Wednesday, February 21, 2007

Last light

It used to be that boarding a ship on the Great Lakes was to take your life into your own hands. Fickle weather, submerged shoals and tricky currents wreaked havoc in the early days of shipping on those waters. The building of lighthouses as an aid to navigation flourished in the late 1800s, mostly for protection of the burgeoning mining and lumber interests in the region. The state of Michigan, bordered on three sides by water, boasts nearly 120 lighthouses along its shores.

Advancements in navigation and the advent of GPS technology have long since rendered the old lighthouse obsolete. Technological aids to navigation can point out the exact location of shoals and currents, where the best that the old lighthouse could do was to mark the general location of navigational traps, then provide someone to pick up the pieces when a ship met disaster. These quaint relics now stand in various locations around the world and provide photographic fodder and memories of ships that depended on the beacons and the unique men and women who maintained these lonely outposts. Only the buildings and the stories remain.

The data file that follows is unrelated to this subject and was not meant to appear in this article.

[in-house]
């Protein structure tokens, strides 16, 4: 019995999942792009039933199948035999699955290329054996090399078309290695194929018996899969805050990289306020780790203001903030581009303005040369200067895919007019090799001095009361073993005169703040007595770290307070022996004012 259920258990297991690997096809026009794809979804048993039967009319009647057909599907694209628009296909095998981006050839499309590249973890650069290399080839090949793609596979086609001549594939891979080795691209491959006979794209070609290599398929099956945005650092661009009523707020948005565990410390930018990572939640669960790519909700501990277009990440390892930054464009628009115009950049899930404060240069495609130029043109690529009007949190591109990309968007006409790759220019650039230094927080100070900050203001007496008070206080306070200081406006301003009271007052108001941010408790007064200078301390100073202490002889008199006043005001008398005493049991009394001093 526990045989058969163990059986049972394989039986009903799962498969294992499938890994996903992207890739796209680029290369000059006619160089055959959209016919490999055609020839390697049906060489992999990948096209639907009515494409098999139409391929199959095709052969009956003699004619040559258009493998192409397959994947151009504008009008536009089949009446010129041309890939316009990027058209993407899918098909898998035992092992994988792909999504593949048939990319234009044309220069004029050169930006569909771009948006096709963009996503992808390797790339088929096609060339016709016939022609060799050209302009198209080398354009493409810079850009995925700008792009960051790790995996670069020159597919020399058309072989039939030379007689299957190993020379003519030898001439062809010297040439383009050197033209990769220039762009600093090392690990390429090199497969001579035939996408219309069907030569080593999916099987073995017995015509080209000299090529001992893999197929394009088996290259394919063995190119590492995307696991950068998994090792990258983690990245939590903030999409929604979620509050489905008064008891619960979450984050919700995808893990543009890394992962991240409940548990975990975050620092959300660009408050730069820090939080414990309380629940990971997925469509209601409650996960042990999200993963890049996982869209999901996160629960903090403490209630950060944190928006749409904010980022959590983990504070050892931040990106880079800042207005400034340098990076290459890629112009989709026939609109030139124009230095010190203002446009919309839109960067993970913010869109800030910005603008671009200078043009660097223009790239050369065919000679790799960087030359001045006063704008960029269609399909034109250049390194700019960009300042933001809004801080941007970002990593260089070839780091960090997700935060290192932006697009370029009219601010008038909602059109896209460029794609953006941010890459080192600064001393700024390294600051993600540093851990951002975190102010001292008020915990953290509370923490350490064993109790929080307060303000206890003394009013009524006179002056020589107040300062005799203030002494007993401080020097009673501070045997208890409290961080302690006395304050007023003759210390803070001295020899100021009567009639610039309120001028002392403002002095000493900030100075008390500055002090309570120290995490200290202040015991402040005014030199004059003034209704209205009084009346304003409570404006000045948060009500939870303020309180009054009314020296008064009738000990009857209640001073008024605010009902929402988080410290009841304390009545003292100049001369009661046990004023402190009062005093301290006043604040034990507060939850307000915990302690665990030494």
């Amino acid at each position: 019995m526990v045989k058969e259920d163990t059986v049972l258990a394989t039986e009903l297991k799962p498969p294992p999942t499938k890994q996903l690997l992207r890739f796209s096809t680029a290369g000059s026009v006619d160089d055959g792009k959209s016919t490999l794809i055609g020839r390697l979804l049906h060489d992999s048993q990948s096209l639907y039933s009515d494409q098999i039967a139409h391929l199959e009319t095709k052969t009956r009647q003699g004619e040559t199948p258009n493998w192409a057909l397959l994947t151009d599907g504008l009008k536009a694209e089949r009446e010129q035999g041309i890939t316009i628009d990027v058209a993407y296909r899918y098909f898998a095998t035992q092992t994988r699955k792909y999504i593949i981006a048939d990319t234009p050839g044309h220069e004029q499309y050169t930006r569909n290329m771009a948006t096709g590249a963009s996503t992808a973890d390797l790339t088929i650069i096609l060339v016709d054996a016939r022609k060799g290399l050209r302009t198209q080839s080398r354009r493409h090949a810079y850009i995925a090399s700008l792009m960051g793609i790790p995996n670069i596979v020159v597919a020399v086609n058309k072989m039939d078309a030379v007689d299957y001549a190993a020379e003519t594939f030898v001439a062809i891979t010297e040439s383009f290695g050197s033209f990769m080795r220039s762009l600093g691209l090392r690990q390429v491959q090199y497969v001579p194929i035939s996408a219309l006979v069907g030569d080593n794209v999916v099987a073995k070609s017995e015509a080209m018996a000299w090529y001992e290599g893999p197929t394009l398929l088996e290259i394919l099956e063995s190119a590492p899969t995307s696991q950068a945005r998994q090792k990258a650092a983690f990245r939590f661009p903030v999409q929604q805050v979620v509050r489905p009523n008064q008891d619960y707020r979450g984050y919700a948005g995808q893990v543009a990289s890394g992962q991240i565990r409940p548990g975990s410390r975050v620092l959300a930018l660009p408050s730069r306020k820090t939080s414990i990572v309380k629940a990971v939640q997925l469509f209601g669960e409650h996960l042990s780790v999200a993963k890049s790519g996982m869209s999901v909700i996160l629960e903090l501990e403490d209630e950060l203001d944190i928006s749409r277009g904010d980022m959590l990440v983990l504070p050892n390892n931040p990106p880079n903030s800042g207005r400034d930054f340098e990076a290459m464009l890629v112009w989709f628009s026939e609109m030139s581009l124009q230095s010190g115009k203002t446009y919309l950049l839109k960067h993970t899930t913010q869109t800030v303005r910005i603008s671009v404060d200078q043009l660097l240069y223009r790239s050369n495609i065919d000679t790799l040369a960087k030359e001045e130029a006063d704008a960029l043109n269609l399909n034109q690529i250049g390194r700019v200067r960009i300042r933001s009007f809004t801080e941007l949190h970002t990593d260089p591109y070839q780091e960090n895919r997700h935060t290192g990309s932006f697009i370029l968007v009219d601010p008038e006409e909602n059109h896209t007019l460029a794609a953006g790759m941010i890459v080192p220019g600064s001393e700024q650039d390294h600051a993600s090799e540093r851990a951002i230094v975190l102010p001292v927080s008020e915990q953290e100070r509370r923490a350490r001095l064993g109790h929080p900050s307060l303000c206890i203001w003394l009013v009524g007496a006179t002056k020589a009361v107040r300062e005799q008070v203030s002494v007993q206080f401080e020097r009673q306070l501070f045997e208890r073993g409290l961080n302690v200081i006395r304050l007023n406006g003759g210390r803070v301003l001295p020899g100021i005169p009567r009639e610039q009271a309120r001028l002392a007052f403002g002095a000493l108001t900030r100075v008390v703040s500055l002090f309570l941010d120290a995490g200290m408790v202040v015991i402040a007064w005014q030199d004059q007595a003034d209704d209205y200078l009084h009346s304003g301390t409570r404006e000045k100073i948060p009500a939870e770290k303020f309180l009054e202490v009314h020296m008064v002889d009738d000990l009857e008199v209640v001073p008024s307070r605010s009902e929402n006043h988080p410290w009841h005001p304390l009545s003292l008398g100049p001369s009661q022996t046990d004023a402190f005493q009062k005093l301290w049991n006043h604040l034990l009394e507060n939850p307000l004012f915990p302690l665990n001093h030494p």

This is the Sherwood Point light station, located at the confluence of Sturgeon Bay and Green Bay in Door County, Wisconsin. In 1983, it became the final lighthouse on the Great Lakes to turn its light over to automation. It marked the passage of an era where each point of light along the shore had a person attached to it.

Click on picture to enlarge. Photograph © 2007 James Jordan.


V. Schroeder said...

Snow and a lighthouse, what a beautiful combination.

JAM said...

This is a wonderful photo. The light is beautiful, as is the whole image, lighthouse and all, but the shadows of the bare trees on that open expanse of snow is the perfect touch.